Oklahoma lawmakers have passed a measure that essentially bans abortion, the latest and most extreme state restriction but one that – if it becomes law -- is unlikely to withstand court challenges.
The law passed Thursday by the state’s Republican-dominated Senate and sent to Republican Gov. Mary Fallin would make performing abortions a felony punishable by up to three years in prison, and bar doctors who perform abortions from obtaining or renewing their medical licenses in Oklahoma.
Fallin has five business days to veto the measure before it automatically becomes law, set to take effect in November. A spokesman said Fallin was not commenting until staff could review the bill.
There were 4,487 abortions statewide in 2014, the most recent figures available from Oklahoma’s health department. The state’s two abortion clinics -- one in Norman, the other in Tulsa -- were scrambling Thursday as patients contacted them for guidance.
“They are being inundated with calls from women asking whether they can get the abortion care they need,” said Kelly Baden, director of state advocacy for the New York-based Center for Reproductive Rights, whose attorneys are representing the clinics. “For Oklahoma legislators to put women in this position -- it’s unfathomable and cruel.”
The measure was sponsored by Republican state Sen. Nathan Dahm, a software engineer and son of missionaries who has said he hopes it will help overturn Roe vs. Wade, the landmark Supreme Court case that legalized abortion nationwide.
It’s only the latest in a wave of state-level abortion restrictions in the U.S. this year. Earlier this week, South Carolina banned women from obtaining abortions at 20 weeks or later, even if they are victims of rape or incest.
Sixteen other states have passed similar legislation. A case concerning whether Texas abortion restrictions impose an undue burden on women is pending before the Supreme Court, with a ruling expected next month.
Oklahoma was dubbed the most “pro-life” state in the nation earlier this year by advocates Americans United for Life. And Fallin, a tea party Republican being eyed by presidential candidate Donald Trump as a potential running mate, has boasted of never vetoing antiabortion legislation.
But even if the measure becomes law, it’s unlikely to withstand legal challenges, said David Gans, civil rights director at the Constitutional Accountability Center in Washington, D.C.
Gans said the measure clearly violates the Constitution’s supremacy clause, which ensures the precedence of federal law over state law, as well as the due process clause of the 14th Amendment.
“This bill is really flouting these fundamental principles that the Supreme Court has explained and that are the law of the land,” Gans said.
He noted that the Supreme Court had repeatedly reaffirmed Roe vs. Wade, and that when Louisiana, Utah and Guam passed abortion bans in the 1990s, the high court threw the bans out.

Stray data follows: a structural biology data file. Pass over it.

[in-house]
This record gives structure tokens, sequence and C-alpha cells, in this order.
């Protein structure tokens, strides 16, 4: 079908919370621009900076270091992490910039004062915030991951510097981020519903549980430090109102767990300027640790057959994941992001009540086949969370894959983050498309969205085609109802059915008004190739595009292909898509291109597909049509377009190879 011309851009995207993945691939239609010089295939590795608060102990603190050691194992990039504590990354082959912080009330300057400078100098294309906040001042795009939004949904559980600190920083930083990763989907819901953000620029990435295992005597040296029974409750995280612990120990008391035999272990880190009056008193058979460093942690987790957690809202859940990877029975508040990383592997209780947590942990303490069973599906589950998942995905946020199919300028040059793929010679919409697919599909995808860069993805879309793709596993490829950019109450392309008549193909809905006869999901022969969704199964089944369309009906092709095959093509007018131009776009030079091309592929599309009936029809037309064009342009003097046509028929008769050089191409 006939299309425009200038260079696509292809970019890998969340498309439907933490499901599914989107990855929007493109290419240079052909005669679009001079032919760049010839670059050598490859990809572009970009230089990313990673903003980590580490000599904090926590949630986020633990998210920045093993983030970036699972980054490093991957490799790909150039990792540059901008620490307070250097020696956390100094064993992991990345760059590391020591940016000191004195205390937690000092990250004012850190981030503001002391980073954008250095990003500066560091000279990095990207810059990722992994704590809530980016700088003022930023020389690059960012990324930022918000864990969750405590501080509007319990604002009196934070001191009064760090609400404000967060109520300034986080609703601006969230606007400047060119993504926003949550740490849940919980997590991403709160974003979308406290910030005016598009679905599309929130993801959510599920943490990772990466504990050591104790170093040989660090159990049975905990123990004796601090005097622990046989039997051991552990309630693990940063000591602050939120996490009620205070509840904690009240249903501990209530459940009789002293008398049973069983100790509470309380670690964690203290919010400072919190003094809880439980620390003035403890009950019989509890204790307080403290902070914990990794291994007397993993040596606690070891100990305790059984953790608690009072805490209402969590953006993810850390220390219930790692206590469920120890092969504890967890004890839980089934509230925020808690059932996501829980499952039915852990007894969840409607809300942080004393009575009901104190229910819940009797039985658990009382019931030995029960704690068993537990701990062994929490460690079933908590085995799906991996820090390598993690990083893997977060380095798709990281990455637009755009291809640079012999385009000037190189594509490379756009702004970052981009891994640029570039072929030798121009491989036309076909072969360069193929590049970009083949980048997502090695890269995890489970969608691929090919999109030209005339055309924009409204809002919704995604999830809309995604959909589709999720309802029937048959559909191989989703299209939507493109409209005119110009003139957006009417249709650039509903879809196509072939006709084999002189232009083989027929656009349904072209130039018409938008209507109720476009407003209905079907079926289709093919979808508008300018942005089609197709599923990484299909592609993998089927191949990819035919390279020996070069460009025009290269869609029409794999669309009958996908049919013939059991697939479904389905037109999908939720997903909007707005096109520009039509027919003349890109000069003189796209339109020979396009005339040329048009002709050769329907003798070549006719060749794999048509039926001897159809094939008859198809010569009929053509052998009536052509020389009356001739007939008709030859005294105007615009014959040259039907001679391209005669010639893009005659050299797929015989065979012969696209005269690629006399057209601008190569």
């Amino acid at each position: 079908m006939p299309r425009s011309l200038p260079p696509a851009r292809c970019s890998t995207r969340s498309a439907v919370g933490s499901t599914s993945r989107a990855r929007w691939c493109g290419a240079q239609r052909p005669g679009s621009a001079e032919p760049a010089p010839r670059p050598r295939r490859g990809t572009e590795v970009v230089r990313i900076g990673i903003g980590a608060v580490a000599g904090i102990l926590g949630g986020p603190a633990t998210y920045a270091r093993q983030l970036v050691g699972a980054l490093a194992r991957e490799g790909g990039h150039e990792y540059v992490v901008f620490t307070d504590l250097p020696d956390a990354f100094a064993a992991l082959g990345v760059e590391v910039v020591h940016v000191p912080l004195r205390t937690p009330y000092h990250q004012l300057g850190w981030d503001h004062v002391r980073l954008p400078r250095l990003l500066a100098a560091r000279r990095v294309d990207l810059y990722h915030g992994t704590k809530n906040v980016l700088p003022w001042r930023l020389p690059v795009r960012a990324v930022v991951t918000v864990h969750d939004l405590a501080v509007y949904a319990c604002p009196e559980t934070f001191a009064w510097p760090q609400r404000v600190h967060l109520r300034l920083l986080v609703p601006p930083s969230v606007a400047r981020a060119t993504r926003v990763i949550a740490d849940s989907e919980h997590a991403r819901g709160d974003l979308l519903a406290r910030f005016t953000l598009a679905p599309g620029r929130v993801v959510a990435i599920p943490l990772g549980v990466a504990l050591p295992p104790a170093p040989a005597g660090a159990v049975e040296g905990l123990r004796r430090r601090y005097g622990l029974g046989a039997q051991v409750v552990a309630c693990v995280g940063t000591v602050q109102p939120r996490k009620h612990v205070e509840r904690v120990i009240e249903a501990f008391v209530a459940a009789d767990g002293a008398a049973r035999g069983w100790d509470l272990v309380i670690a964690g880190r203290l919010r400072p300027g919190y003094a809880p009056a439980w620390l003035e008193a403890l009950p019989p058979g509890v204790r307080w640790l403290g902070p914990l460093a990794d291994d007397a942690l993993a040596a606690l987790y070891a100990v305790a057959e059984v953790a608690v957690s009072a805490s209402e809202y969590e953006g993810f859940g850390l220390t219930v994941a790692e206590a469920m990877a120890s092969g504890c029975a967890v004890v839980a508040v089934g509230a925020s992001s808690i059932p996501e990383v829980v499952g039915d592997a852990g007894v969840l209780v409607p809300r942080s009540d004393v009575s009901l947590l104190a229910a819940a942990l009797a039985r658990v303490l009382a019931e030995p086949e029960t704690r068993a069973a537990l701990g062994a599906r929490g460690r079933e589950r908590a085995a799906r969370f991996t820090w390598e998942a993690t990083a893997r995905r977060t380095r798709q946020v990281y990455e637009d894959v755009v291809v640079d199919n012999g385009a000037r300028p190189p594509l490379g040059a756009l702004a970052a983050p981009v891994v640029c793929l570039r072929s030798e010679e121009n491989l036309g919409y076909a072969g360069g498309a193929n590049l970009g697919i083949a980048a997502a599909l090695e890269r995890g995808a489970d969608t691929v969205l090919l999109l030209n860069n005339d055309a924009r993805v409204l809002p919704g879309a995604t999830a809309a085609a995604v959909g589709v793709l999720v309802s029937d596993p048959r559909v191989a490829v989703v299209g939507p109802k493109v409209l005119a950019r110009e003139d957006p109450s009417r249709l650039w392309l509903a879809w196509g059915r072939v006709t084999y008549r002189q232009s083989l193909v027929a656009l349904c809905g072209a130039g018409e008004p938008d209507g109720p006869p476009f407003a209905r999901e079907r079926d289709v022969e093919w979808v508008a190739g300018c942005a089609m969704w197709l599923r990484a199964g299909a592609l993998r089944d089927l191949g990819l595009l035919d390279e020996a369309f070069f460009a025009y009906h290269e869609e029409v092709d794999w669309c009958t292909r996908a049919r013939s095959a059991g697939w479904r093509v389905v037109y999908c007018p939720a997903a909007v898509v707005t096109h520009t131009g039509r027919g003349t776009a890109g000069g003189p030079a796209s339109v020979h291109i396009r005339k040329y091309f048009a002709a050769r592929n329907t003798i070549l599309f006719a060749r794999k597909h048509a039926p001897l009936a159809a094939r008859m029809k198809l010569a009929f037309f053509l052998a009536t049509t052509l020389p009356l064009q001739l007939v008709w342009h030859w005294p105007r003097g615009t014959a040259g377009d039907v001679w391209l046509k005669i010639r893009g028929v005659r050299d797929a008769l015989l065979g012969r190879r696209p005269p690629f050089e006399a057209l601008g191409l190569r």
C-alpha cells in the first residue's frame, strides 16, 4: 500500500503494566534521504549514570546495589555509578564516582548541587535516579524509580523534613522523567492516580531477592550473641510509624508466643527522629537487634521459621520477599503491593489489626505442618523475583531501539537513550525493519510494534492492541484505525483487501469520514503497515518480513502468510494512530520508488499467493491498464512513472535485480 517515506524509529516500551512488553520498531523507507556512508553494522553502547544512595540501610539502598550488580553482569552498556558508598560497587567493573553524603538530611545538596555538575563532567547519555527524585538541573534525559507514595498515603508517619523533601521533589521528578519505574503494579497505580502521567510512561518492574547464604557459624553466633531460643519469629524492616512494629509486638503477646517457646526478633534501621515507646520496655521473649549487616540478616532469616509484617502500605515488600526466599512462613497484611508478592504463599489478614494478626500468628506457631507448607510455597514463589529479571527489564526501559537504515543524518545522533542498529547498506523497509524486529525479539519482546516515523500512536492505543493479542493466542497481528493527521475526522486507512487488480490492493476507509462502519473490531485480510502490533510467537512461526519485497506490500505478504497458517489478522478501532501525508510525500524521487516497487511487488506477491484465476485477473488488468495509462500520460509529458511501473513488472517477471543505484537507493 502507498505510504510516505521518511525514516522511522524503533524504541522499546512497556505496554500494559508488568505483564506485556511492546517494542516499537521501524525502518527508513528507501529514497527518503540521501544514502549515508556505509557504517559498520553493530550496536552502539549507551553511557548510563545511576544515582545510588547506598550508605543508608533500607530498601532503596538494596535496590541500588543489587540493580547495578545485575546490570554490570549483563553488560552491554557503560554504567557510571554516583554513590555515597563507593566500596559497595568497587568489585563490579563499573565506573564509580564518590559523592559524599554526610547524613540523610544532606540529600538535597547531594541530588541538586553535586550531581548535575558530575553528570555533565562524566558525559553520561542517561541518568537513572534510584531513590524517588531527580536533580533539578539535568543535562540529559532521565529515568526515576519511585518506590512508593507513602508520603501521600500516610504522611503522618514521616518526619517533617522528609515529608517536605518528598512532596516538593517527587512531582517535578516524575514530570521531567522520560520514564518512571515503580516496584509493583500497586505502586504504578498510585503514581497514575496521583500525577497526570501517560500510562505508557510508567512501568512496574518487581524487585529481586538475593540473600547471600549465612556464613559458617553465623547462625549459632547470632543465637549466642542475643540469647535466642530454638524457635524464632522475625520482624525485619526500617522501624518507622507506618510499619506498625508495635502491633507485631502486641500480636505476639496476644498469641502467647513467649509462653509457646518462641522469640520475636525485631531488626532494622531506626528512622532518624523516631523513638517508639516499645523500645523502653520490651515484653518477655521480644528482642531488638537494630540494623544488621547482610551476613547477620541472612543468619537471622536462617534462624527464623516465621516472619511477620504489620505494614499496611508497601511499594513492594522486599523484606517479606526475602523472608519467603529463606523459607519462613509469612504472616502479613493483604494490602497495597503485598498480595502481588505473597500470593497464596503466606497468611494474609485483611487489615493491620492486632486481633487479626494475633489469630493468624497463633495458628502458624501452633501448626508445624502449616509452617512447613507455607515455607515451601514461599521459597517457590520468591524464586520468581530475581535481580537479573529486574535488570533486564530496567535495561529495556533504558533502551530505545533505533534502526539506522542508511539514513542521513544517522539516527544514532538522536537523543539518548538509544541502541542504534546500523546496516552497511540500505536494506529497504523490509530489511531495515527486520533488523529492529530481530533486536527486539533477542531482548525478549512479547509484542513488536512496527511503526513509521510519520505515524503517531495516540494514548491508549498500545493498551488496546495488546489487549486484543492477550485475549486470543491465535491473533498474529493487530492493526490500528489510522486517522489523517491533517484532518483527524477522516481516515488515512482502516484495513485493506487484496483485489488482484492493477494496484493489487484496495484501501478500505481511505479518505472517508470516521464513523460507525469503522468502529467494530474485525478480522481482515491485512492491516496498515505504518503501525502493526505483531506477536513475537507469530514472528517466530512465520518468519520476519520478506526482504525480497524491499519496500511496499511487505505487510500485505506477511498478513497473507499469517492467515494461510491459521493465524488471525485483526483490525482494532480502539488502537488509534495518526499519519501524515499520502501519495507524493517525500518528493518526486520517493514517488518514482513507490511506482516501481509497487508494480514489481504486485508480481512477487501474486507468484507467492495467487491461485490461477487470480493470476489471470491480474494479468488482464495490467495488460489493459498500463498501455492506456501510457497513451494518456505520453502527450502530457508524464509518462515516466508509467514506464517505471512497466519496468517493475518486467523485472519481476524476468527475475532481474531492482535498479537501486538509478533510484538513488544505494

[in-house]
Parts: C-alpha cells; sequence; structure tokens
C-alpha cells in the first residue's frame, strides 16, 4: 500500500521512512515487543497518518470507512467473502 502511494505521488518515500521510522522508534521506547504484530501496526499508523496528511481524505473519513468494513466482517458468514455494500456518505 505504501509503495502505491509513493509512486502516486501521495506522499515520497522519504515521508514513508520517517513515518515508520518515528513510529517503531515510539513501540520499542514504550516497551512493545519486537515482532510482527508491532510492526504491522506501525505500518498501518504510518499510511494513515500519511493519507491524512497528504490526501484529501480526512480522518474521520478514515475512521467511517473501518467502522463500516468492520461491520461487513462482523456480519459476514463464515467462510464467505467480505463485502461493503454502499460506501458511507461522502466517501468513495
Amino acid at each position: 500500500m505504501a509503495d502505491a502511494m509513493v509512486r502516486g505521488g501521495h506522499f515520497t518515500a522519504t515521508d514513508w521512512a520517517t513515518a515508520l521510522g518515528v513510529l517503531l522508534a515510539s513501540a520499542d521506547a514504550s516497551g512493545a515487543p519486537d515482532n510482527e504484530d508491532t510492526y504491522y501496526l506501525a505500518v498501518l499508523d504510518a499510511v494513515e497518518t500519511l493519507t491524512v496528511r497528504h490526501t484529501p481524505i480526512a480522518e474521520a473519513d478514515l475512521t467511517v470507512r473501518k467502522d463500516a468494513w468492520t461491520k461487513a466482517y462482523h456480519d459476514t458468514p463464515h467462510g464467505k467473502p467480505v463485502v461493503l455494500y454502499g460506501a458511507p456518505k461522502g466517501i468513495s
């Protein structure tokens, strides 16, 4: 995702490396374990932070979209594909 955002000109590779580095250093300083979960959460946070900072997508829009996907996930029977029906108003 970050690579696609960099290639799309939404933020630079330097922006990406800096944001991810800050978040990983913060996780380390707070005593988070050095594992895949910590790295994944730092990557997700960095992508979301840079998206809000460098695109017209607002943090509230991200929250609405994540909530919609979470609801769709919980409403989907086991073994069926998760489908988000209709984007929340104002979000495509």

“Oklahoma is not the first to do this. Time and time again, what the Supreme Court has said is you cannot ban abortions,” Gans said.
Baden’s group wrote to Fallin urging her to veto the measure. If it takes effect, the group is expected to challenge the law in court.
“We have not shied away from challenging Oklahoma in the past when it has tried to pass various kinds of abortion restrictions,” Baden said.
“States like Oklahoma have taken step after step to try to make abortion inaccessible through a variety of sham laws that try to force clinics to close.”
Republican state Sen. Ervin Yen, an antiabortion Catholic anesthesiologist from Oklahoma City, voted against the measure, calling it “insane” and predicting it would likely scare doctors away from Oklahoma.
“You’re going to be fearful you’re going to have your license taken away and you’ll be thrown in jail,” he said. “I do not think we should be passing laws that would be declared unconstitutional in the future.”
But Republican state Rep. David Brumbaugh said lawmakers should not shy away from a potential legal battle.
“It’s not about policy. It’s not about politics. It’s about principle,” Brumbaugh said. “Do we make laws because they’re moral and right, or do we make them based on what an unelected judicial occupant might question or want to overturn? The last time I looked, that’s why I thought we had a separation of power.”
A new abortion clinic is scheduled to open in Oklahoma City next month, said Julie Burkhart, founder and chief executive of Wichita, Kan.-based Trust Women Foundation, which raised about $800,000 to start the clinic in addition to one it runs there.
Burkhart said Oklahoma City was the largest metro area in the country without an abortion clinic.
“It’s absolutely critical,” she said, noting that with added abortion restrictions in Texas and other neighboring states, clinics have closed and women have fewer places to turn. “Abortion rights in this country looks to me like a lot of what we had pre-Roe. It’s all very patchwork.”
3:03 p.m.: This post was updated with a staff-written article.
9:56 a.m.: This article has been updated with more details on the bill.
This article was originally published at 9:37 a.m.